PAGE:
In asking her what drew her to write crime stories, I seemed to strike upon a topic about which Lippman had given a lot of thought (probably because she’s been asked the same question over and over). [Note to self: Don't ask crime writers why they write crimes stories.]  She concluded by telling me, “I came into it because it felt accessible and then I got there and realized I didn’t need to go anywhere.  I guess it would be akin to saying I came to live in New Orleans because my car broke down then I realized I was in a fabulous place.”  But in reaching that conclusion, Lippman had lots of advice to offer new writers.  Here’s what she had to say:

I had a friend say to me that for a lot of women who want to start writing, genre is often the avenue in because it seems less presumptuous.  You’re not saying, “I’m going to write the great American novel.”  You’re saying “I’m going to write just a mystery, just a romance, just a science fiction, just paranormal.”  And that was good advice; it really stuck with me.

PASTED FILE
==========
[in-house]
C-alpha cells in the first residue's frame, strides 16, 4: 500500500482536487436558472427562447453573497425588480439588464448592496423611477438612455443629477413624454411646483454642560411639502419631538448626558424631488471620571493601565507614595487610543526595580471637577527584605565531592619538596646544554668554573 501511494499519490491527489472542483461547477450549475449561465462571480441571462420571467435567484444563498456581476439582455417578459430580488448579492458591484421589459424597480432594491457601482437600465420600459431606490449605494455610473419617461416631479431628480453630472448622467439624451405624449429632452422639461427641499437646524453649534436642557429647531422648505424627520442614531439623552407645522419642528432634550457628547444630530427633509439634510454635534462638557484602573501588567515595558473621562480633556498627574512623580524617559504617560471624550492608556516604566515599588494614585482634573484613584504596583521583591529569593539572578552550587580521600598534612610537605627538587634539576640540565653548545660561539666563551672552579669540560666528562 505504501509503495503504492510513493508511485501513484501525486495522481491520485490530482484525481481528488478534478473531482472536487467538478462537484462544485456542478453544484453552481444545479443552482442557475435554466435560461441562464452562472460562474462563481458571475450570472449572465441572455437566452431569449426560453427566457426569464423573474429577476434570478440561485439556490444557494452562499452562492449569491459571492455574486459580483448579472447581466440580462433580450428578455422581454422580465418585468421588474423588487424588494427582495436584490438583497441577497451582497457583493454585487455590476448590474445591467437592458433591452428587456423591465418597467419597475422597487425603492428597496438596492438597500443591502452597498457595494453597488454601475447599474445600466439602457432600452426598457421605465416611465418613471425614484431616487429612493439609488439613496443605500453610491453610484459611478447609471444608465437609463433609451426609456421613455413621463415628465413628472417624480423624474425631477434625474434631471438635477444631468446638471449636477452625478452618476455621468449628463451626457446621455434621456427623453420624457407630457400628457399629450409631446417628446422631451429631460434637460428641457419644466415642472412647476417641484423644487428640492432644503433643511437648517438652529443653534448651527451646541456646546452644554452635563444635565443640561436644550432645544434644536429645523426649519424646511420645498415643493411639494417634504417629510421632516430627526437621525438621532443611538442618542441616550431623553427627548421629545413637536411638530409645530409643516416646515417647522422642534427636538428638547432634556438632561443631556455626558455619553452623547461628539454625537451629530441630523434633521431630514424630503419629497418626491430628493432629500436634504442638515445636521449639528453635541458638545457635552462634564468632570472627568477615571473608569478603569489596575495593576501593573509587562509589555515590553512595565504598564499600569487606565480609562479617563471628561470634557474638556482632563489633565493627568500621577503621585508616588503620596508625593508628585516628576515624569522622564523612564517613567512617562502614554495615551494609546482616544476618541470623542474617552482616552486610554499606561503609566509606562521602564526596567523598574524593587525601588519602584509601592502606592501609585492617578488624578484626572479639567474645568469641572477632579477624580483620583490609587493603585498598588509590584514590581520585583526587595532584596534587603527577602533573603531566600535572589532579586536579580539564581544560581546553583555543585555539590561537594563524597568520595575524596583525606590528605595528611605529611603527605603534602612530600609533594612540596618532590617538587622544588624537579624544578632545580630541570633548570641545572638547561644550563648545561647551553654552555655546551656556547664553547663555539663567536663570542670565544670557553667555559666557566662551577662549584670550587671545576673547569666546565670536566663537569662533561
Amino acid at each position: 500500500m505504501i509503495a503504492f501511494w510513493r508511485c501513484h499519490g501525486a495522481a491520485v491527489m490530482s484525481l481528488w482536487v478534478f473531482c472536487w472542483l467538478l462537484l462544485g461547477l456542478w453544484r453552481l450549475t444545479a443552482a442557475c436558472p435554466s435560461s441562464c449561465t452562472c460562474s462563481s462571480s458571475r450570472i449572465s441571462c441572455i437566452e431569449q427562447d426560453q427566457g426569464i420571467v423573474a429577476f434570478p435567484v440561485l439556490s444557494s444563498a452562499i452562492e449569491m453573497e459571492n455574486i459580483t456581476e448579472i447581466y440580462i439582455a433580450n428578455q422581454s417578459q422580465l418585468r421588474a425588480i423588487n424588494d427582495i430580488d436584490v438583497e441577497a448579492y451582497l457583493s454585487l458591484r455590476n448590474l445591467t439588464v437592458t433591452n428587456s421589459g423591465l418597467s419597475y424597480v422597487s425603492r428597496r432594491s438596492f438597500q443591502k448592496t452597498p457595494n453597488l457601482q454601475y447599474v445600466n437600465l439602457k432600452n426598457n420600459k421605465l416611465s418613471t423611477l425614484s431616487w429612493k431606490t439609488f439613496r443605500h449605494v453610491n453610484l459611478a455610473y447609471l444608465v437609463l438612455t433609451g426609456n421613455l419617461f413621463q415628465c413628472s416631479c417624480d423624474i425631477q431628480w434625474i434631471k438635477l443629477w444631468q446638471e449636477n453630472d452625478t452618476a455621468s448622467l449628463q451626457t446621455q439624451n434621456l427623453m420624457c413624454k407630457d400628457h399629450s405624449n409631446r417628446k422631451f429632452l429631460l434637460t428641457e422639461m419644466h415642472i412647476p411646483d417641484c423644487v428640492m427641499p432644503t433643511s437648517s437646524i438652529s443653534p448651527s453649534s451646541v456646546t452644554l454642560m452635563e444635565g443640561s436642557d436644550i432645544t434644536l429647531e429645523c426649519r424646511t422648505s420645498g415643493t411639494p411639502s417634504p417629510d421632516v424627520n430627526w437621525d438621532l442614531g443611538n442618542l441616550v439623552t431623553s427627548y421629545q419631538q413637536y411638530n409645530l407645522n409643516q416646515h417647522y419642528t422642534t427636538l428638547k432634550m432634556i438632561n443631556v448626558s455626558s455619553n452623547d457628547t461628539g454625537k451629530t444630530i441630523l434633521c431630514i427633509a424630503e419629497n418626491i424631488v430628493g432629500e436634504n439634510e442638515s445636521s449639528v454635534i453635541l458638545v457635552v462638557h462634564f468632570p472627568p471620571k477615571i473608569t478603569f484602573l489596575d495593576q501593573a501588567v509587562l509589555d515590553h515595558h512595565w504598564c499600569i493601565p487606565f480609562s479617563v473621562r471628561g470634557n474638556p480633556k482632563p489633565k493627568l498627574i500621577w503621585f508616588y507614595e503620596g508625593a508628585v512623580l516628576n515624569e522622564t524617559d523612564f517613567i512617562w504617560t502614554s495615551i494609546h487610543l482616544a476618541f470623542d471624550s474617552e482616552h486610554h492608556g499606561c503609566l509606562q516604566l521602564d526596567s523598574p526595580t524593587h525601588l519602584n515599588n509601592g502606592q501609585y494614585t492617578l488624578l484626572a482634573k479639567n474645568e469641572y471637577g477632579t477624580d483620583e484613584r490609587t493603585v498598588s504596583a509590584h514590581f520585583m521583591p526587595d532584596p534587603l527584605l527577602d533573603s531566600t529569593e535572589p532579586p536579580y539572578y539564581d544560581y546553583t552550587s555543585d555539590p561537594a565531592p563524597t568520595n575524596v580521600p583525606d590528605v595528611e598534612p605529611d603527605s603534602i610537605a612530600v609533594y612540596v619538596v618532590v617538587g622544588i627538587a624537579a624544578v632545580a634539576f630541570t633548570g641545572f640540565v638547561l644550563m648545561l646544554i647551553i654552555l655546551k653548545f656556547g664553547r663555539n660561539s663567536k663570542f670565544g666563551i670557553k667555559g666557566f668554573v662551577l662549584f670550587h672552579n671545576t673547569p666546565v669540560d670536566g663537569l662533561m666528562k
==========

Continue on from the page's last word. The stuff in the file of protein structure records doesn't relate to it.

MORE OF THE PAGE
One of the great things about the mystery genre for writers who are getting their feet wet is that there is framework.  There’s not a formula. There’s not a recipe.  There is no place where it is written down that you do this, this, this, and this.  But there is a framework that if you’ve been reading crime novels, you understand what the basic framework is.  There’s going to be a problem and your main character is going to solve it.